Acme::EyeDrops by Andrew J. Savige
Several software projects exist to convert various media to ASCII art: images, television, even video games. But what about software itself? A parody on Visual Programming, Acme::EyeDrops removes all the normal text from a Perl script and converts the script to an ASCII art image - yet the ASCII-ized version of the software actually runs and maintains the same functionality as the [...]
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Acme::EyeDrops

Featured by Amy Alexander.

There have been numerous examples in media art and online culture of visual media (images, movies, video games) converted to ASCII art. There's something satisfying about seeing glossy, high resolution imagery from Quake to Deep Throat displayed as blocky text - it reassures us in an amusing way that despite the high visibility of mainstream media, their beauty is only skin deep. (Deep Throat pun intended...)

But while most ASCII art focuses on the surface of media, Acme::EyeDrops performs "ASCIIfication" not on the externals of a medium, but on its internals - software code. It converts virtually any program written in the Perl language into an ASCII art image of the user's choosing. The resulting ASCII image, however, is actually an executable Perl program, which maintains the same functionality as the original code. First of all, it's just an amazing and thoroughly enjoyable hack; it's wonderfully astonishing to see an ASCII picture run as a normal software program. And the documentation is impressive in itself - Andrew J. Savige has come up with an eccentric slew of demo programs featuring animations and pictographs ranging from Perl programmers' inside jokes to Buffy the Vampire Slayer references. But Acme::EyeDrops is also a reflection on the act of programming - from a programmer's point of view. Savige claims the purpose of the project is to help Perl programmers make their code more "sightly." That's a dig largely at criticisms that Perl code is difficult to read and unsightly, but it also reminds us how much of current programming criticism is tied up with a superficial hyperfocus on tidy code. So Acme::EyeDrops opens our eyes to a few points: software code could look much different than it usually does; programming could be performed much differently than it usually is. Programming can be fun, and programming can be funny.* But, mostly, by making software more "sightly," Acme::EyeDrops reminds us that while software and programming might often seem invisible, invisibility is only skin deep.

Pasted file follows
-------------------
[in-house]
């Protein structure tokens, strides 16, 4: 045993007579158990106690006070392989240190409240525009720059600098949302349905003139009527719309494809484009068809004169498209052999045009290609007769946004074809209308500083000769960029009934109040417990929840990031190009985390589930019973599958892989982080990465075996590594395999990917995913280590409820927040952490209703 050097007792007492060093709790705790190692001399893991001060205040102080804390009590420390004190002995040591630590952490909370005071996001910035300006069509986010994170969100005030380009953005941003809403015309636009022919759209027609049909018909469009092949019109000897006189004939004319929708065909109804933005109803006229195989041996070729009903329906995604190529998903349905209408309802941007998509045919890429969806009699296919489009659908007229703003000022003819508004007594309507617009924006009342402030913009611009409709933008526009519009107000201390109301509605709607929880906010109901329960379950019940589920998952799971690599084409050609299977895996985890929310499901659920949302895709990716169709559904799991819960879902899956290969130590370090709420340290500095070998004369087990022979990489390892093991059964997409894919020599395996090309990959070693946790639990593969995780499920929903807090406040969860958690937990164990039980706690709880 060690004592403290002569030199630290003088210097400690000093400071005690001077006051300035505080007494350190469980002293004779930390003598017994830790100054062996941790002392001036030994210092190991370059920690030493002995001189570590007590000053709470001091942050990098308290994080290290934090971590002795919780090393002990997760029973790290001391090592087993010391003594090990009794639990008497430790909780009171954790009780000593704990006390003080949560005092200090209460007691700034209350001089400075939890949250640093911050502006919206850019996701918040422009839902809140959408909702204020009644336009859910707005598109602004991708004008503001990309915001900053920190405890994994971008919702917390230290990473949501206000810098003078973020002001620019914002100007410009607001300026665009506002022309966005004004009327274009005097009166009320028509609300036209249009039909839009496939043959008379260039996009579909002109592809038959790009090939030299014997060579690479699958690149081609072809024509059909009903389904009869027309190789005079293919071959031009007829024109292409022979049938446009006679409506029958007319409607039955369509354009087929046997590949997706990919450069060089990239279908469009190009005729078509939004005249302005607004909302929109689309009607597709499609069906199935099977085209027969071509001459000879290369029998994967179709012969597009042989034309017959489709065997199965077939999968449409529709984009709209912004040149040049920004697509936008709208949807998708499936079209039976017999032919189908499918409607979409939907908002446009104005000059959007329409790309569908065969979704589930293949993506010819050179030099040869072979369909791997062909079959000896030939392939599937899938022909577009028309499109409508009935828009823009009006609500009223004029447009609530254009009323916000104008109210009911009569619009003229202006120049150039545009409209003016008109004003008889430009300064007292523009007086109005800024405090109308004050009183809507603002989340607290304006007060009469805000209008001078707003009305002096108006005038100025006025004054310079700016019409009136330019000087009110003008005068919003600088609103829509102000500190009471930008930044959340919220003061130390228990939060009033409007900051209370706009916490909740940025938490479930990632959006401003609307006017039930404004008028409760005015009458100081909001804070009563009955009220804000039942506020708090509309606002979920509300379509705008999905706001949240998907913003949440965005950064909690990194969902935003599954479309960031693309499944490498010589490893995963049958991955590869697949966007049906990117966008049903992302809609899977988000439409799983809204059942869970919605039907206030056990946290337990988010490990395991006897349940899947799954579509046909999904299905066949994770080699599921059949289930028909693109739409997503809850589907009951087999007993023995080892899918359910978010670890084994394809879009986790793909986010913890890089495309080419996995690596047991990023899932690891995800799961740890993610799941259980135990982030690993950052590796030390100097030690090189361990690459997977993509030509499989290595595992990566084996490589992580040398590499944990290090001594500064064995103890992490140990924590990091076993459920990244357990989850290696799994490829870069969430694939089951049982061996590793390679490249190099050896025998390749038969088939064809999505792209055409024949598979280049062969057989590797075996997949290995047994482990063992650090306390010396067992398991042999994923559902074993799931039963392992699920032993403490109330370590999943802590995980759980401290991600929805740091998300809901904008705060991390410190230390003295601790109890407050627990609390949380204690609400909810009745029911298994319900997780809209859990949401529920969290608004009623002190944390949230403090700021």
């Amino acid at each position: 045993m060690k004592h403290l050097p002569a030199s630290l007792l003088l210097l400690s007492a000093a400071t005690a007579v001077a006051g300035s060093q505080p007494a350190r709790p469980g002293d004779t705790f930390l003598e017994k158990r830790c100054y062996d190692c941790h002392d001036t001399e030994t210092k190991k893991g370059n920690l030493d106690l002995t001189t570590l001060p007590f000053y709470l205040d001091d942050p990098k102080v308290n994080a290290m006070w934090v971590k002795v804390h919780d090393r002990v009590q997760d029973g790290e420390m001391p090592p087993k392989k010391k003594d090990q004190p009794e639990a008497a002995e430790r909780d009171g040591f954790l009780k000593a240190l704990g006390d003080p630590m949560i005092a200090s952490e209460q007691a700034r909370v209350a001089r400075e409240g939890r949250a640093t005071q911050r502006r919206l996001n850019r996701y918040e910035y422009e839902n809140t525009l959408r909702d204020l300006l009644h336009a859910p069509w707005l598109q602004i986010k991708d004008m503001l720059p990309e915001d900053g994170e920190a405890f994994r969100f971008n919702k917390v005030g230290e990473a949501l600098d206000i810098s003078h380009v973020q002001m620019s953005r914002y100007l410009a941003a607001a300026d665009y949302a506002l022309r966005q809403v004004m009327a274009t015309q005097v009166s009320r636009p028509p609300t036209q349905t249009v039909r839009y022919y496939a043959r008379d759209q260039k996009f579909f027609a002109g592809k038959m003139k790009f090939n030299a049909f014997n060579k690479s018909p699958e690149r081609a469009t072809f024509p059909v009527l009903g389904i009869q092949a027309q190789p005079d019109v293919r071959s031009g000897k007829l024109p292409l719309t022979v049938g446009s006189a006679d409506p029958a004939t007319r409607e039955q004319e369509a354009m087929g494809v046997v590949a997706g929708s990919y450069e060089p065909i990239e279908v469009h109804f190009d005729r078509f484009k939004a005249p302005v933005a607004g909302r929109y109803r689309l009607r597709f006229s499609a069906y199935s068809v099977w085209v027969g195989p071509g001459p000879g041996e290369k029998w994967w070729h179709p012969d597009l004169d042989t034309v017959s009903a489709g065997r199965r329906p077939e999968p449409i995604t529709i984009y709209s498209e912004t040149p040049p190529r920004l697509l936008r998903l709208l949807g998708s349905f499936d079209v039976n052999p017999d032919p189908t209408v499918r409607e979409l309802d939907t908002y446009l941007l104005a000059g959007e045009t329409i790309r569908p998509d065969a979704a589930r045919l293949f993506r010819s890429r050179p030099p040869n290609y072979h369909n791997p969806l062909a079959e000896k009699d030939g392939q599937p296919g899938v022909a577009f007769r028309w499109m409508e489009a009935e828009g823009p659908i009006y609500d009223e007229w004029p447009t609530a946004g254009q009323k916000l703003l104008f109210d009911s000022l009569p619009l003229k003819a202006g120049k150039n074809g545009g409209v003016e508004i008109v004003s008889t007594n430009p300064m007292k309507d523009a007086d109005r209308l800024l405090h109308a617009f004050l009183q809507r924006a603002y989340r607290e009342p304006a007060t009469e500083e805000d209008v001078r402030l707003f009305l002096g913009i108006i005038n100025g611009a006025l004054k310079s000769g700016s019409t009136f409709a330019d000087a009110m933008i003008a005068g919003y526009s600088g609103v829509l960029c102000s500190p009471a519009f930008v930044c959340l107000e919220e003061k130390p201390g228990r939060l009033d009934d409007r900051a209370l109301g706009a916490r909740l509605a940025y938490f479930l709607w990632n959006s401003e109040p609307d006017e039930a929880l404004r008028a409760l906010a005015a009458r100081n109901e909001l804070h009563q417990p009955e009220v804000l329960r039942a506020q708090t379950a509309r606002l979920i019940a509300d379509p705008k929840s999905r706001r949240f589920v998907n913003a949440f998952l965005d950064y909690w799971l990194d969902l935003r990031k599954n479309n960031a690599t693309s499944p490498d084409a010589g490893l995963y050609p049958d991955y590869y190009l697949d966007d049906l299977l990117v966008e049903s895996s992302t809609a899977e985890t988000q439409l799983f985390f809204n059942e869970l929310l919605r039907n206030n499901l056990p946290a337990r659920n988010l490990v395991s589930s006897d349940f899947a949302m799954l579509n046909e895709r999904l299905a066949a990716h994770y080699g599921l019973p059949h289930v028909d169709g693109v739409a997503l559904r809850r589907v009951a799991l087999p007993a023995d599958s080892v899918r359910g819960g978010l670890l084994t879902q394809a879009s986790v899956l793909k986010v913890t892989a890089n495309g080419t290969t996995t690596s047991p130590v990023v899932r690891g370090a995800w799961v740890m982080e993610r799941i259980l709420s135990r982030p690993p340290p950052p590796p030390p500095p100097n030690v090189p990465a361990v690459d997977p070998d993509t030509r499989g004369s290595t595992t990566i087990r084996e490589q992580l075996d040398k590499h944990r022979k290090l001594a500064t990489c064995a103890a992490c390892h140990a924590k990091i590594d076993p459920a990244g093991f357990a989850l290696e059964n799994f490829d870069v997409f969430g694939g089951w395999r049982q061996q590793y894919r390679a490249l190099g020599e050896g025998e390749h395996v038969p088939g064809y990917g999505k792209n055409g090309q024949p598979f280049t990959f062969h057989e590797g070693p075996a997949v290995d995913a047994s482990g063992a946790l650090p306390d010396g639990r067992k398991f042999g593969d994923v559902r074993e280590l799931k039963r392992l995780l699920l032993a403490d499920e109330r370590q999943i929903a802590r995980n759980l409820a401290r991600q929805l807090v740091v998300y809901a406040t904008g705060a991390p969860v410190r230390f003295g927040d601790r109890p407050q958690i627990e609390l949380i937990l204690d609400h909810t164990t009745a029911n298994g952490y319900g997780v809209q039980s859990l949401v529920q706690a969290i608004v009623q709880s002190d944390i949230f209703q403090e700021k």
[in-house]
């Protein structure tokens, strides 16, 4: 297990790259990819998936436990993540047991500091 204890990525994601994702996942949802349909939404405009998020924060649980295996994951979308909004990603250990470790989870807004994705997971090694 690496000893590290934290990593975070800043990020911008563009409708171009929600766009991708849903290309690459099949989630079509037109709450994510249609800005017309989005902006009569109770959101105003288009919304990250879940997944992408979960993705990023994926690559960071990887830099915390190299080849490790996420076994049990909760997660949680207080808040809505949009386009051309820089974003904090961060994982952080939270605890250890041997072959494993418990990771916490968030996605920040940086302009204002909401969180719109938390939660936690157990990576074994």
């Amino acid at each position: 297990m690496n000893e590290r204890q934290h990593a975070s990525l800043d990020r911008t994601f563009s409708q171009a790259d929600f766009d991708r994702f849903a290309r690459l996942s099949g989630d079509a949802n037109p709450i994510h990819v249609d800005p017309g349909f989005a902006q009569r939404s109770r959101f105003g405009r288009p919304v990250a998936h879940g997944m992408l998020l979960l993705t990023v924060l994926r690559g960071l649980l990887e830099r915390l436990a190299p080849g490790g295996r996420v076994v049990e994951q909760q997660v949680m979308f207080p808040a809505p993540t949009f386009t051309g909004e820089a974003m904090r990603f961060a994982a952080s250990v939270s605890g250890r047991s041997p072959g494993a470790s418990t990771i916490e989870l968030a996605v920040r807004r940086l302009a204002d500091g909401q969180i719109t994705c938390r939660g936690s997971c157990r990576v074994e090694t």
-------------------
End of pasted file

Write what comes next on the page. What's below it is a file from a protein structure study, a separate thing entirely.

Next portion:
* Another notable project in a similar vein but with a much different approach is Paul Camacho's "Pixel Computer"- in which programming is done by clicking colored boxes, and the colorfully animated programming language is its own output.

by Amy Alexander, posted 14 Nov 2004


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